Scientists use nanoparticle-delivered gene therapy to inhibit blinding eye disease in rodents
In experiments in rats and mice, two Johns Hopkins scientists—an engineer and an ophthalmologist—report the successful use of nanoparticles to deliver gene therapy for blinding eye disease. A uniquely engineered large molecule allows researchers to compact large bundles of therapeutic DNA to be delivered into the cells of the eye.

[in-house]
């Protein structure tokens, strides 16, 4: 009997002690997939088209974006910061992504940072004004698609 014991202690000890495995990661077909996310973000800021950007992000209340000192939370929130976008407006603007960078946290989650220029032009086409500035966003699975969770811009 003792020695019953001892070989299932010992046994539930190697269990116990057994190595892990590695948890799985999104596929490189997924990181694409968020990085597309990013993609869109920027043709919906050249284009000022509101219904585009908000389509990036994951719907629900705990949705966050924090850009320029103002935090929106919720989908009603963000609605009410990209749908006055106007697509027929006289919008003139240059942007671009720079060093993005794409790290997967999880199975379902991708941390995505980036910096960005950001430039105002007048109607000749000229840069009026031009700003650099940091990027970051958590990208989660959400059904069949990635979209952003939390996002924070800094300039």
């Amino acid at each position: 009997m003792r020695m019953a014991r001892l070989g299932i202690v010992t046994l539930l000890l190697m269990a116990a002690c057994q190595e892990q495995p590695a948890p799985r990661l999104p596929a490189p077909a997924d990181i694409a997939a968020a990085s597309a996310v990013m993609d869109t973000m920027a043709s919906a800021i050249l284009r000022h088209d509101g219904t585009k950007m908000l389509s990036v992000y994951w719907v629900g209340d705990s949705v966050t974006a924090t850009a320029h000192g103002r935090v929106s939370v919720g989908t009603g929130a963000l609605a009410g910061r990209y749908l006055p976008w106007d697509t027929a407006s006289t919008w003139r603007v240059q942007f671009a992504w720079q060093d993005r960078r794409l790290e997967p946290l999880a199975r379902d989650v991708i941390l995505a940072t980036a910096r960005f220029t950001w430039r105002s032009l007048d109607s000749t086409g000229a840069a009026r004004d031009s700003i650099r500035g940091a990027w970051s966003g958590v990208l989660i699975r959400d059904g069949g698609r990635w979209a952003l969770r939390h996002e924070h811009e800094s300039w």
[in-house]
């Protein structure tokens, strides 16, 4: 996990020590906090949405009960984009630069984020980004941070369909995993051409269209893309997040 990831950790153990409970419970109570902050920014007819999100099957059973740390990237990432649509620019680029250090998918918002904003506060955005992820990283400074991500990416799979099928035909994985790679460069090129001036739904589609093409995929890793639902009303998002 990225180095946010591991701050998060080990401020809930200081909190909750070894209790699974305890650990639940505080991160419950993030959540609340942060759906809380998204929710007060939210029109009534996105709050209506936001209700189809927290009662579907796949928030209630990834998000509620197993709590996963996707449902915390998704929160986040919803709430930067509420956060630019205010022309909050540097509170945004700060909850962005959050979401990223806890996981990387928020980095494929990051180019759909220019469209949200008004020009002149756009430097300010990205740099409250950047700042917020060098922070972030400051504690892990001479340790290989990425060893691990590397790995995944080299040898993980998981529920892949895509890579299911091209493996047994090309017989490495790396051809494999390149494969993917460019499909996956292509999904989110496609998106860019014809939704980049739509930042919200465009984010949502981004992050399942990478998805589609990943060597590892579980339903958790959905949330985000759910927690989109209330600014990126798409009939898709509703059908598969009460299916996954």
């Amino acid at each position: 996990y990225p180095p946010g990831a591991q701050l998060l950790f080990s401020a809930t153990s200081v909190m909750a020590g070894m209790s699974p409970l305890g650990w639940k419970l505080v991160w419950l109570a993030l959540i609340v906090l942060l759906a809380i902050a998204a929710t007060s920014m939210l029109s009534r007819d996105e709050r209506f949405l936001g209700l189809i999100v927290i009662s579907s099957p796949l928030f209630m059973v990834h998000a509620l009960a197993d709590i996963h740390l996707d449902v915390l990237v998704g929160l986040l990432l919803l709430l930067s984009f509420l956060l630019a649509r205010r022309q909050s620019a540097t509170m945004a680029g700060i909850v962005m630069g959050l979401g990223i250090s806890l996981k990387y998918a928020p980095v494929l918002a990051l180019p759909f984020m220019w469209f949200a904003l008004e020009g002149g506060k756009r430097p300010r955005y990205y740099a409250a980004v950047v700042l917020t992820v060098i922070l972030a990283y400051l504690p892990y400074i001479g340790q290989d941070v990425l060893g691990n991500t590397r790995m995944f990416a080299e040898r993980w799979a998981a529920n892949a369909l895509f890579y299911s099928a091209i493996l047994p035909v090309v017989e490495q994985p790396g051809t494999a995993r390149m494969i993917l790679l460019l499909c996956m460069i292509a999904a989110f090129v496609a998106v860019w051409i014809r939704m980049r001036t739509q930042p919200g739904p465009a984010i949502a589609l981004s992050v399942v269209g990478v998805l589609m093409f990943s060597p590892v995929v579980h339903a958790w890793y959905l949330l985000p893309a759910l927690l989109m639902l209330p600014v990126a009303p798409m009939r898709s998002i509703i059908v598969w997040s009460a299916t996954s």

The research, described July 3 in Science Advances, provides evidence of the potential value of nanoparticle-delivered gene therapy to treat wet age-related macular degeneration—an eye disease characterized by abnormal blood vessel growth that damages the light-sensitive tissue in the back of the eye—as well as more rare, inherited blinding diseases of the retina.
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